Tuesday, March 21, 2017

Work Folders

Work Folders is another relatively new feature, supported on Windows 10 devices (and earlier versions) as well as mobile devices that connect to Windows Server 2012 R2 or later. With Work Folders enabled, a user can securely sync data to her device from a user folder located in the corporate data center, allowing the user to work with it offline. Files created or modified in the local copy of the folder sync back to the file server in the corporate environment. You can set up Work Folders on a multitude of devices running Windows, iOS, or another supported platform. If you store all your personal work files in the Work Folders location (with as many subfolders as you want to create), they’ll roam with you to all your devices.

If this feature sounds familiar, that’s because it is—at least at a low level. This is a new generation of the client-side caching (CSC) technology that has been part of Windows networks for many years, powering folder redirection and Offline Folders. The difference is that Offline Folders requires that a device be joined to the domain. That excludes any personal devices running consumer versions of Windows. It also doesn’t work with tablets running operating systems other than Windows.

Windows 10 devices do not need to be domain joined for synchronization with personal files stored on the server. Your domain credentials unlock access to Work Folders, maintaining secure offline access to files.

On the server side, you enable Work Folders by installing the feature as part of the File Services role on a server running Windows Server 2012 R2 or later. Doing so installs a new panel where you can define a server file location to be synced with a specific user and then either create a DNS entry or publish a custom URL to reach the shared files.

Setting up Work Folders also enables Individual Rights Management (IRM) and Dynamic Access Control (DAC) for files in the shared location. Using these capabilities, administrators can designate specific documents as company resources, which can then be managed to prevent unauthorized access from the local device.

On the client side, syncing is natively integrated into the file system. To connect to Work Folders, you start in the desktop Control Panel by clicking the Set Up Work Folders option.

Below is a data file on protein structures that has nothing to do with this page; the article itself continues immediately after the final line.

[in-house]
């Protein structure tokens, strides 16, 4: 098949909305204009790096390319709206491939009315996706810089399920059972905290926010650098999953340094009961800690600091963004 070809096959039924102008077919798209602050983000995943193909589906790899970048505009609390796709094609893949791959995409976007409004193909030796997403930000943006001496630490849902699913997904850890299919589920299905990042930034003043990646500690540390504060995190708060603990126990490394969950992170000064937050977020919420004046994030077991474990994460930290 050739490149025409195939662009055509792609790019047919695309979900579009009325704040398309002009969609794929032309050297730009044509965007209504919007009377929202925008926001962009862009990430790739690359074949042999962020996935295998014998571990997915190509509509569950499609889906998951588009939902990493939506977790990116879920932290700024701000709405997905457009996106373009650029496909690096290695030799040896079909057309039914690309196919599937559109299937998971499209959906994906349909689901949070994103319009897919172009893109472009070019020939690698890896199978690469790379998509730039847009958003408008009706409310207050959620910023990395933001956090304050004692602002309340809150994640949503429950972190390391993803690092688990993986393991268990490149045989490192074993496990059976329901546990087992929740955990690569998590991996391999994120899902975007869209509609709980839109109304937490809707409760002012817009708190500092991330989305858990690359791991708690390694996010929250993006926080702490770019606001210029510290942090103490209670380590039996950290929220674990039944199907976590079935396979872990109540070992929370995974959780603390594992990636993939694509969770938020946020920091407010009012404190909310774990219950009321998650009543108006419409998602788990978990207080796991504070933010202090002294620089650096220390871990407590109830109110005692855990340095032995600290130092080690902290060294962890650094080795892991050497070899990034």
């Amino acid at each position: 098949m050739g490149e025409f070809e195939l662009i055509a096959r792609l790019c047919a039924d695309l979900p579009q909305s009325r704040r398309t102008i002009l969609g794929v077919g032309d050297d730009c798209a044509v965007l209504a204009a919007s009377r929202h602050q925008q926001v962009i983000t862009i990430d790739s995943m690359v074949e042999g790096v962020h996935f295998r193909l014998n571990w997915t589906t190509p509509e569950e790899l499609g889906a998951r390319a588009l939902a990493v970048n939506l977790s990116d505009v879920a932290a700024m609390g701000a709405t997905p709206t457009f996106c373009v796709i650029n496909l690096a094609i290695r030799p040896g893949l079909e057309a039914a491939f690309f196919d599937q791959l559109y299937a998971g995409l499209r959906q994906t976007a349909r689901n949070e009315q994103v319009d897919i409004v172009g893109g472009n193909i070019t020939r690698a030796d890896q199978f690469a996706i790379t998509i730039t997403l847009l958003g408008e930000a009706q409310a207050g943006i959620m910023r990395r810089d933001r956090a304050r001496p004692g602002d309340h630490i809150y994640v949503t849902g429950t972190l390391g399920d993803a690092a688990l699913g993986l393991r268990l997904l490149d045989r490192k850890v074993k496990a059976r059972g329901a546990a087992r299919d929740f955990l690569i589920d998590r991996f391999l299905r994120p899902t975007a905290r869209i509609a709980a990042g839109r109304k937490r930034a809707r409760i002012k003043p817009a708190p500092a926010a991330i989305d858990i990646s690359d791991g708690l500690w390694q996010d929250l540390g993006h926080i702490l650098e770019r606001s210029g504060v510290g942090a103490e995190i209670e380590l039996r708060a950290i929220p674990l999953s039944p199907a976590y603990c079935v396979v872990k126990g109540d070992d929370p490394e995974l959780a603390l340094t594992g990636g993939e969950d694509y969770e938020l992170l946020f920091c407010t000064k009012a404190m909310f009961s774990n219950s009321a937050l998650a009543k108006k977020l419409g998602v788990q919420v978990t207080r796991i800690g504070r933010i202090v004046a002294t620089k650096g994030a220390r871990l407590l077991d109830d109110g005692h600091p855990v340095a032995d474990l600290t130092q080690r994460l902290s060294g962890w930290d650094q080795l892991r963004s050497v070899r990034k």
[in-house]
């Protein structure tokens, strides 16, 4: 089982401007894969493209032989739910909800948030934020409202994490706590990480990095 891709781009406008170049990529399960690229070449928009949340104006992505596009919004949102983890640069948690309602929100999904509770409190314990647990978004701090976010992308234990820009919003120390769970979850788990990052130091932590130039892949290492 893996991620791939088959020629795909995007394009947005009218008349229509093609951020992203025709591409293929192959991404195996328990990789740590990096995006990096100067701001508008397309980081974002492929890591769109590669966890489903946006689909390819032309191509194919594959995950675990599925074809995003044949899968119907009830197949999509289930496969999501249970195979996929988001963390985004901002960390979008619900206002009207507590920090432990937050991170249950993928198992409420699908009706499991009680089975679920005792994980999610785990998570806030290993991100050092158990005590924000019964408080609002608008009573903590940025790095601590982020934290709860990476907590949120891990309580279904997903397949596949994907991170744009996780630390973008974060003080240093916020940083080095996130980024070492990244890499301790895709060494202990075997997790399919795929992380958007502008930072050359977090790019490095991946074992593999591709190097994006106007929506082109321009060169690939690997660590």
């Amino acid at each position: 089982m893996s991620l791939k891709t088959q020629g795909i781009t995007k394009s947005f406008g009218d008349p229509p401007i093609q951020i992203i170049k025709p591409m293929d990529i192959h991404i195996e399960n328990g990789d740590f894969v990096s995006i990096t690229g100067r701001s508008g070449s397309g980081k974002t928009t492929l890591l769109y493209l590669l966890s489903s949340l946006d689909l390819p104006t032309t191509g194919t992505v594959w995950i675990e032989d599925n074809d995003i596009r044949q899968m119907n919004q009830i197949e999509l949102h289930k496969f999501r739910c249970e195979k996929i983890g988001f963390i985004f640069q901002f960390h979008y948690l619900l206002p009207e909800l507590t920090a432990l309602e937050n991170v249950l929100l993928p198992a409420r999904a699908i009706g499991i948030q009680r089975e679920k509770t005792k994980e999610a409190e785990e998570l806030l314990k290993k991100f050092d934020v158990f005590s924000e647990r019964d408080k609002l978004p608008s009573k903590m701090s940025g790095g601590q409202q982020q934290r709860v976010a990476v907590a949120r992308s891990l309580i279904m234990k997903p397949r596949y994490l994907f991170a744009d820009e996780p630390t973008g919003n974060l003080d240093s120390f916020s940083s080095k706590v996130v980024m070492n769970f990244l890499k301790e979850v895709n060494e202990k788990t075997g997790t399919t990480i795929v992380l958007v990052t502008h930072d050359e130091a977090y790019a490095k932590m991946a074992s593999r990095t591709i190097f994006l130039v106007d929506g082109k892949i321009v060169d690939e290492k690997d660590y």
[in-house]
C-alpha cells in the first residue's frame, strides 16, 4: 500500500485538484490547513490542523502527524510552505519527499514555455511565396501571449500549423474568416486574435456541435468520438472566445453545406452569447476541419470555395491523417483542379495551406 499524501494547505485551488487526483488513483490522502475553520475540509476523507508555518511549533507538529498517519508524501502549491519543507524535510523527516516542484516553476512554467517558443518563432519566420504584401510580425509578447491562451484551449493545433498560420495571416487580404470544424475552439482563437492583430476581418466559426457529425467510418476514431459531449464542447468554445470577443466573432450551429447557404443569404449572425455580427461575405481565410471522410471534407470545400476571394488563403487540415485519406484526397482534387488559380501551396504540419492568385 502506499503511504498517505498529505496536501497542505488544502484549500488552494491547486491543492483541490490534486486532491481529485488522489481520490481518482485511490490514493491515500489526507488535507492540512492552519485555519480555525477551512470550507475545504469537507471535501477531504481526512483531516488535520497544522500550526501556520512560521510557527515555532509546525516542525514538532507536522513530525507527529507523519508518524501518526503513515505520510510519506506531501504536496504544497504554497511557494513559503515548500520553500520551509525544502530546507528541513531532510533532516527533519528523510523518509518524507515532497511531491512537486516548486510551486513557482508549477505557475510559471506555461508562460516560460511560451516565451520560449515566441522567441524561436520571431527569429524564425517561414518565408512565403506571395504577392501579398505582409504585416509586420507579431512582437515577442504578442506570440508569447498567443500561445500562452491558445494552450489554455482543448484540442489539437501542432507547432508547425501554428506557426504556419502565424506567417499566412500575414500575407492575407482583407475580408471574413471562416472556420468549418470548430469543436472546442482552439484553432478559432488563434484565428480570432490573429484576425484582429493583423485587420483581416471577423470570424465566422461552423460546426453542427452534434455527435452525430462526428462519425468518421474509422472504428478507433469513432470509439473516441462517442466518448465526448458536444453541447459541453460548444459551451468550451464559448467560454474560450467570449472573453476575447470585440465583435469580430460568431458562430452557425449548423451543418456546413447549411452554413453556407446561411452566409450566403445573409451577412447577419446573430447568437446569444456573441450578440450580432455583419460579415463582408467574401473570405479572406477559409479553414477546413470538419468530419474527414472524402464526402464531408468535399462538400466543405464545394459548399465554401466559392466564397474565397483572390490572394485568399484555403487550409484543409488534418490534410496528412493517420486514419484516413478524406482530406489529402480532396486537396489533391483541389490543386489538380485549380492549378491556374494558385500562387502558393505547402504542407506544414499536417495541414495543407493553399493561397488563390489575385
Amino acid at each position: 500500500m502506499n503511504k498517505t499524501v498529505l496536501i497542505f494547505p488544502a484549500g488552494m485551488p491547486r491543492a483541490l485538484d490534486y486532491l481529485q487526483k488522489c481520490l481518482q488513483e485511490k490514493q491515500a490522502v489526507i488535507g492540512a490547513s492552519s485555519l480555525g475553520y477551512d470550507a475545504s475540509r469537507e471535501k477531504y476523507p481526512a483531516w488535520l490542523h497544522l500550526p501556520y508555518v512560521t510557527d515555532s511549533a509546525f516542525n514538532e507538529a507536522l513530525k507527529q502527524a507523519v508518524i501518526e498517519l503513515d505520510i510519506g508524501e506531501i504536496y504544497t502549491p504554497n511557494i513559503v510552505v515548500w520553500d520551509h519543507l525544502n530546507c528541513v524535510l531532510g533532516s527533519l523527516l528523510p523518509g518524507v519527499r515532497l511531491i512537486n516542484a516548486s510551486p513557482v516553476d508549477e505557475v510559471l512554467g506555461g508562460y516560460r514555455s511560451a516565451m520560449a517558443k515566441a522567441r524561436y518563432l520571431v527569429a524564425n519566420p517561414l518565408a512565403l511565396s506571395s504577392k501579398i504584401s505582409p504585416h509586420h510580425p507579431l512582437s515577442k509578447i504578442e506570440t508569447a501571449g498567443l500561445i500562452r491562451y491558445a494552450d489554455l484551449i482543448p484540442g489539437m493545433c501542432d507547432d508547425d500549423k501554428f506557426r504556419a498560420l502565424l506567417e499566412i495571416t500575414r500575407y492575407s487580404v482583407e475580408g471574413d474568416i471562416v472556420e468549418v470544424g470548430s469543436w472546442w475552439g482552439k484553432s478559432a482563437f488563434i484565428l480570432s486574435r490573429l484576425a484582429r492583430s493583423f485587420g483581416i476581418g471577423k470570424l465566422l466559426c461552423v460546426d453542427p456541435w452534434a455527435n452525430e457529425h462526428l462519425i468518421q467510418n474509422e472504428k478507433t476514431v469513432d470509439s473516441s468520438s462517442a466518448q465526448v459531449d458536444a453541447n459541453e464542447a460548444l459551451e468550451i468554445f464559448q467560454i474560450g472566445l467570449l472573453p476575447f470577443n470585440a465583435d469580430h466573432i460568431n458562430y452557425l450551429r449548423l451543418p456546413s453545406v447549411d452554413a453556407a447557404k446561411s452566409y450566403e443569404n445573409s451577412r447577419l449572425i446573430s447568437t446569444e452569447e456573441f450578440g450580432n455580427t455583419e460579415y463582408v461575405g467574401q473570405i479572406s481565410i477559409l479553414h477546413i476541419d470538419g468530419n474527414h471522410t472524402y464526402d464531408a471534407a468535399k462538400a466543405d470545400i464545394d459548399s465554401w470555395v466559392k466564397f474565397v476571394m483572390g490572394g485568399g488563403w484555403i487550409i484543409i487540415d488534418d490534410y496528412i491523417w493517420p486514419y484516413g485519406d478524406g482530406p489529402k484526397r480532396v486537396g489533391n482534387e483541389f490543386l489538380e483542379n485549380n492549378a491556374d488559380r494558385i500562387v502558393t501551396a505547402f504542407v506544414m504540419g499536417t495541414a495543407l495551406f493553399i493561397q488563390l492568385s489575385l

That, in turn, leads to a straightforward wizard where you enter either your email address or the URL that the administrator established and then accept the security policies associated with the data files in the Work Folders share, which includes the right to remotely delete them. Some device capabilities, such as encryption of the synced folder and a password-protected screen lock, might be required.

The Work Folders feature is similar in concept to other Microsoft file-related features, specifically OneDrive and OneDrive for Business. What makes it different?

OneDrive is a consumer service intended for storage of personal files. It’s connected to a Microsoft account and can’t be centrally managed or backed up. That makes it unsuitable for enterprise data.

OneDrive for Business provides access to Microsoft SharePoint resources and personal files stored in the Office 365 cloud. It is designed primarily for data collaboration in teams, with strong workflow-related features. It can be securely managed, but its extensive feature set means it’s unnecessarily complex for simple file storage and synchronization between devices.

Work Folders doesn’t have any file-sharing features, but it’s incredibly easy to use. It happens outside the firewall, so it doesn’t require a VPN connection. The administrator can require that Workplace Join be enabled, preventing a potential attacker (or a careless employee) from accessing files using untrusted devices. It doesn’t require the installation of a sync utility, and no additional configuration beyond the initial setup is necessary.

For Windows 10, the Work Folders feature has been enhanced for faster synchronization of changes. (In Windows 8.1, sync operations could be delayed by up to 10 minutes.) Windows 10 version 1511 adds integration with Enterprise Data Protection; using this feature, an administrator can require encryption on the remote device using a key associated with the Enterprise ID and can, in turn, wipe the data remotely using MDM software such as Microsoft Intune.

Source of Information : Microsoft Introducing Windows 10 For IT Professionals

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